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Law and Sea.
Effect of Breach

It is true that the defendant has, by his own breach of contract, put himself in such an unfortunate position. But the purpose of the law of contract is not to punish wrongdoing but to satisfy the expectations of the party entitled to performance. A remedy which enables him to secure, in money terms, more than the performance due to him is unjust.
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Performance of Contract, Prevention of
Last updated: 06-Oct-2014

Luxor (Eastbourne) Ltd v Cooper [1941] 1 All ER 33, per Viscount Simon LC at p.39:

If A employs B for reward to do a piece of work for him which requires outlay and effort on B’s part, and which depends on the continued existence of a given subject-matter which is under A’s control (as in Inchbald v Western Neilgherry Coffee, Tea, & Cinchona Plantation Co Ltd (1864) 17 CBNS 733), there may be an implied term that A will not prevent B from doing the work by destroying the subject-matter, and, generally speaking, where B is employed by A to do a piece of work which requires A’s co-operation - e.g., to paint A’s portrait - it is implied that the necessary co-operation will be forthcoming - e.g., A will give sittings to the artist.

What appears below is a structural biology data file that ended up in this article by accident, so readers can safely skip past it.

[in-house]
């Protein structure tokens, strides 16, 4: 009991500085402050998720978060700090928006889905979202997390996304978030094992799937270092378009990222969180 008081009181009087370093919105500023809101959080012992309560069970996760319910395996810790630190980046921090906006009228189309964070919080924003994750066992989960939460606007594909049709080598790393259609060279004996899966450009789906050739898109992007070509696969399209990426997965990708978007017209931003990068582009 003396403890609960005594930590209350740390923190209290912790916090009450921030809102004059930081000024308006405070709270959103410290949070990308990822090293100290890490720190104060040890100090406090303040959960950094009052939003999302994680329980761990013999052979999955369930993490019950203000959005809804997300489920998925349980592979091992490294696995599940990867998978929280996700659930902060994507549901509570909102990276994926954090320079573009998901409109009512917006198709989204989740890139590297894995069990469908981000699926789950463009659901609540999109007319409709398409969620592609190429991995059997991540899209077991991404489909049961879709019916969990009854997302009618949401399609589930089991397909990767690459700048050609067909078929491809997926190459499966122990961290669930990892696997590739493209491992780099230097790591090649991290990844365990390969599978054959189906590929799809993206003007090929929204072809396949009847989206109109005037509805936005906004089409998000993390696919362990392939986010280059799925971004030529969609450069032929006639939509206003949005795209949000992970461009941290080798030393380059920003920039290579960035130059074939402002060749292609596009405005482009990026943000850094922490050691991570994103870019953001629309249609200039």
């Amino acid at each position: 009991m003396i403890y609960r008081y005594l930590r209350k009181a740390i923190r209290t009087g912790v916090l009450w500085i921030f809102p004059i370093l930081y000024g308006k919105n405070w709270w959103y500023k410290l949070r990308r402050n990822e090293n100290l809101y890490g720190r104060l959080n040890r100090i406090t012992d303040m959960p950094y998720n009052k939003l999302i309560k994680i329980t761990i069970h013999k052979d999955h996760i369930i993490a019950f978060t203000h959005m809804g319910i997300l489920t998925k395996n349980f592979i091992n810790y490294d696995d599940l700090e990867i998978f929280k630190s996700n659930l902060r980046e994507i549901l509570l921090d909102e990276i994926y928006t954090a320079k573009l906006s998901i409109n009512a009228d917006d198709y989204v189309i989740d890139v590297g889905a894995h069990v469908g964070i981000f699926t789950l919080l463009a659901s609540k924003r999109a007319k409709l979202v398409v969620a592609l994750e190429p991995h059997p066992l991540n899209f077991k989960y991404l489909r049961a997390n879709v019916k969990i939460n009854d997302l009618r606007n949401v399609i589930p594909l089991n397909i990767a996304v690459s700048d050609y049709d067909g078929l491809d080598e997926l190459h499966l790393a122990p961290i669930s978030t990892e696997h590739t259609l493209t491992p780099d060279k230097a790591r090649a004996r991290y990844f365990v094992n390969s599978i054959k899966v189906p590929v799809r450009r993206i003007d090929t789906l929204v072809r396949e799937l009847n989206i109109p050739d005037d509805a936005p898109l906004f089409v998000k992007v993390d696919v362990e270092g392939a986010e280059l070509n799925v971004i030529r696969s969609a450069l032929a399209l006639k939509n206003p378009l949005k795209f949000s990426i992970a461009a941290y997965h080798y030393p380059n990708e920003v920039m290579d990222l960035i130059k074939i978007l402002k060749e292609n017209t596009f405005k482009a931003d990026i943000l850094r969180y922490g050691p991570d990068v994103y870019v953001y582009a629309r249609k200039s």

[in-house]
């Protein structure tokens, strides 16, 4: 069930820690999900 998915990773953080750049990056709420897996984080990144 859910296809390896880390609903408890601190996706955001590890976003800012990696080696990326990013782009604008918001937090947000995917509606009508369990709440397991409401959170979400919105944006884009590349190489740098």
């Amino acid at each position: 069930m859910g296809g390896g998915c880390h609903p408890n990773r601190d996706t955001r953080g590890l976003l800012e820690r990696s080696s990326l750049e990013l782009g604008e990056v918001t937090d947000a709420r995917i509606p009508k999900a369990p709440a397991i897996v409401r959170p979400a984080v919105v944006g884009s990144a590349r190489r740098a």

William Cory & Son Ltd v London Corpn [1951] 2 All ER 85, obiter per Lord Asquith at p.88:

In general, no doubt, it is true that a term is necessarily implied in any contract, the other terms of which do not repel the implication, that neither party shall prevent the other from performing it, and that a party so preventing the other is guilty of a breach, but an act cannot be a breach of a term of the contract, express or implied, (let alone a repudiation) unless the term in question is valid. There can be no breach if the term in question is illegal, contrary to public policy, or (in the case of a corporation) ultra vires the contracting party…


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